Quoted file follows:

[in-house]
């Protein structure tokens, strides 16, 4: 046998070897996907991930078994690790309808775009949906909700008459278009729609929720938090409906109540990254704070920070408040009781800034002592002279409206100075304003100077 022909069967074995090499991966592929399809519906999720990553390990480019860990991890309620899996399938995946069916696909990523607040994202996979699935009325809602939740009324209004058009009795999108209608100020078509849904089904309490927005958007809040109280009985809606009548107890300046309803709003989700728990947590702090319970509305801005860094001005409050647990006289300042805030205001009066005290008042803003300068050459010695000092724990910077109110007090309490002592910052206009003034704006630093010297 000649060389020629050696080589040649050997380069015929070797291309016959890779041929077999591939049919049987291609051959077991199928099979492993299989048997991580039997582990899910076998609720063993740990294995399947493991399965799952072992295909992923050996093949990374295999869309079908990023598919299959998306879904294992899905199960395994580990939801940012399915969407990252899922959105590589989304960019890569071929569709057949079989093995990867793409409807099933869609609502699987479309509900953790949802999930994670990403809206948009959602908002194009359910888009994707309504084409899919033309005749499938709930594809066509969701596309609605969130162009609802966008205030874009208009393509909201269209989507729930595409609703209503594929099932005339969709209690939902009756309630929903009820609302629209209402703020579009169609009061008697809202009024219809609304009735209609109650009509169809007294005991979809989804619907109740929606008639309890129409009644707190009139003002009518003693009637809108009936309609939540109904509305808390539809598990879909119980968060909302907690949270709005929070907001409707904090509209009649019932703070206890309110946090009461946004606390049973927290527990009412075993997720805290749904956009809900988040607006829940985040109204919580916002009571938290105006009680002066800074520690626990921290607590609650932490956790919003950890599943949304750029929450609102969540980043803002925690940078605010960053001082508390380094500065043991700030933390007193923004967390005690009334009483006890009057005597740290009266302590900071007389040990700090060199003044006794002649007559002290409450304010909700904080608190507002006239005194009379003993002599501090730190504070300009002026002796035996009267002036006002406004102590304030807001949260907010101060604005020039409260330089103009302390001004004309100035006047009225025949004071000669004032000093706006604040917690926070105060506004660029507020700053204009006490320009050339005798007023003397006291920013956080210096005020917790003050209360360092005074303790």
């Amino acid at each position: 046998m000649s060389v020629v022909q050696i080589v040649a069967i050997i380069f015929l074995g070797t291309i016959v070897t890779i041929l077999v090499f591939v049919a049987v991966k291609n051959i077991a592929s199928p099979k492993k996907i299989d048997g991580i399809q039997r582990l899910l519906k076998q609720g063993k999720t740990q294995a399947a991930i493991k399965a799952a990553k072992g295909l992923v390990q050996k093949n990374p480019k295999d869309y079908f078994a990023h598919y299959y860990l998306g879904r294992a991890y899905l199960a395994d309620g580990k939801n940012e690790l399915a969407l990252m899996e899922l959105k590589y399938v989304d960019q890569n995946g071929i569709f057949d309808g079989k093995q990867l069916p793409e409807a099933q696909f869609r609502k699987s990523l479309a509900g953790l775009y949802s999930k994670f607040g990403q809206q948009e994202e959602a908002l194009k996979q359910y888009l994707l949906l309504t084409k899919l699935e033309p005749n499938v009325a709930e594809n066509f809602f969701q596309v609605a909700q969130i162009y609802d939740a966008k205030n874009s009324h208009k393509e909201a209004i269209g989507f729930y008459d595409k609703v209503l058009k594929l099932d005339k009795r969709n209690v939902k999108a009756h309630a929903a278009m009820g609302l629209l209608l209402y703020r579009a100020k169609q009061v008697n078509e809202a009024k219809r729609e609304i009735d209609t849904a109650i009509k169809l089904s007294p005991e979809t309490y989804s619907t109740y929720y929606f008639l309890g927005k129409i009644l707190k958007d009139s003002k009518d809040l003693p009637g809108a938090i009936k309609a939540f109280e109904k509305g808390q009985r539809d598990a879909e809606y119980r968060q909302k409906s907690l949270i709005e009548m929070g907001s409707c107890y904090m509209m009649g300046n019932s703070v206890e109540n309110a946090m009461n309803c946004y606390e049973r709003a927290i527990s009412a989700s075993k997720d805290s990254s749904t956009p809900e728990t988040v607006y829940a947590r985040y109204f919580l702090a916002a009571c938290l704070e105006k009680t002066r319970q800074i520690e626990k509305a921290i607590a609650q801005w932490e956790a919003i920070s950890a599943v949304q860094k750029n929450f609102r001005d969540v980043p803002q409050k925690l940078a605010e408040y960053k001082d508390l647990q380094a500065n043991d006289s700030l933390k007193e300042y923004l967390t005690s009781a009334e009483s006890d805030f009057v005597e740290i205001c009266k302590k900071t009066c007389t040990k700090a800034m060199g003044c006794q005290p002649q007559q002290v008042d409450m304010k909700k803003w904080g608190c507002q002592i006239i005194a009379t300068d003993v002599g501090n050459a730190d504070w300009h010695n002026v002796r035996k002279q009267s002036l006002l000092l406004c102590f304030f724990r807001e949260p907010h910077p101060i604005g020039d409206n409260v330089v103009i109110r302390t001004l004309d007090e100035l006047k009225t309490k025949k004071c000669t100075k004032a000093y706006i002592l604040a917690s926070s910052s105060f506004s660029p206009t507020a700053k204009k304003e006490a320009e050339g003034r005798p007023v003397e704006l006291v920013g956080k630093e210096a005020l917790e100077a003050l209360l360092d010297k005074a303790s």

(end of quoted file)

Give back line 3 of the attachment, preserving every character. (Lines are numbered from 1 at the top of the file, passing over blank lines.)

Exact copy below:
């Amino acid at each position: 046998m000649s060389v020629v022909q050696i080589v040649a069967i050997i380069f015929l074995g070797t291309i016959v070897t890779i041929l077999v090499f591939v049919a049987v991966k291609n051959i077991a592929s199928p099979k492993k996907i299989d048997g991580i399809q039997r582990l899910l519906k076998q609720g063993k999720t740990q294995a399947a991930i493991k399965a799952a990553k072992g295909l992923v390990q050996k093949n990374p480019k295999d869309y079908f078994a990023h598919y299959y860990l998306g879904r294992a991890y899905l199960a395994d309620g580990k939801n940012e690790l399915a969407l990252m899996e899922l959105k590589y399938v989304d960019q890569n995946g071929i569709f057949d309808g079989k093995q990867l069916p793409e409807a099933q696909f869609r609502k699987s990523l479309a509900g953790l775009y949802s999930k994670f607040g990403q809206q948009e994202e959602a908002l194009k996979q359910y888009l994707l949906l309504t084409k899919l699935e033309p005749n499938v009325a709930e594809n066509f809602f969701q596309v609605a909700q969130i162009y609802d939740a966008k205030n874009s009324h208009k393509e909201a209004i269209g989507f729930y008459d595409k609703v209503l058009k594929l099932d005339k009795r969709n209690v939902k999108a009756h309630a929903a278009m009820g609302l629209l209608l209402y703020r579009a100020k169609q009061v008697n078509e809202a009024k219809r729609e609304i009735d209609t849904a109650i009509k169809l089904s007294p005991e979809t309490y989804s619907t109740y929720y929606f008639l309890g927005k129409i009644l707190k958007d009139s003002k009518d809040l003693p009637g809108a938090i009936k309609a939540f109280e109904k509305g808390q009985r539809d598990a879909e809606y119980r968060q909302k409906s907690l949270i709005e009548m929070g907001s409707c107890y904090m509209m009649g300046n019932s703070v206890e109540n309110a946090m009461n309803c946004y606390e049973r709003a927290i527990s009412a989700s075993k997720d805290s990254s749904t956009p809900e728990t988040v607006y829940a947590r985040y109204f919580l702090a916002a009571c938290l704070e105006k009680t002066r319970q800074i520690e626990k509305a921290i607590a609650q801005w932490e956790a919003i920070s950890a599943v949304q860094k750029n929450f609102r001005d969540v980043p803002q409050k925690l940078a605010e408040y960053k001082d508390l647990q380094a500065n043991d006289s700030l933390k007193e300042y923004l967390t005690s009781a009334e009483s006890d805030f009057v005597e740290i205001c009266k302590k900071t009066c007389t040990k700090a800034m060199g003044c006794q005290p002649q007559q002290v008042d409450m304010k909700k803003w904080g608190c507002q002592i006239i005194a009379t300068d003993v002599g501090n050459a730190d504070w300009h010695n002026v002796r035996k002279q009267s002036l006002l000092l406004c102590f304030f724990r807001e949260p907010h910077p101060i604005g020039d409206n409260v330089v103009i109110r302390t001004l004309d007090e100035l006047k009225t309490k025949k004071c000669t100075k004032a000093y706006i002592l604040a917690s926070s910052s105060f506004s660029p206009t507020a700053k204009k304003e006490a320009e050339g003034r005798p007023v003397e704006l006291v920013g956080k630093e210096a005020l917790e100077a003050l209360l360092d010297k005074a303790s």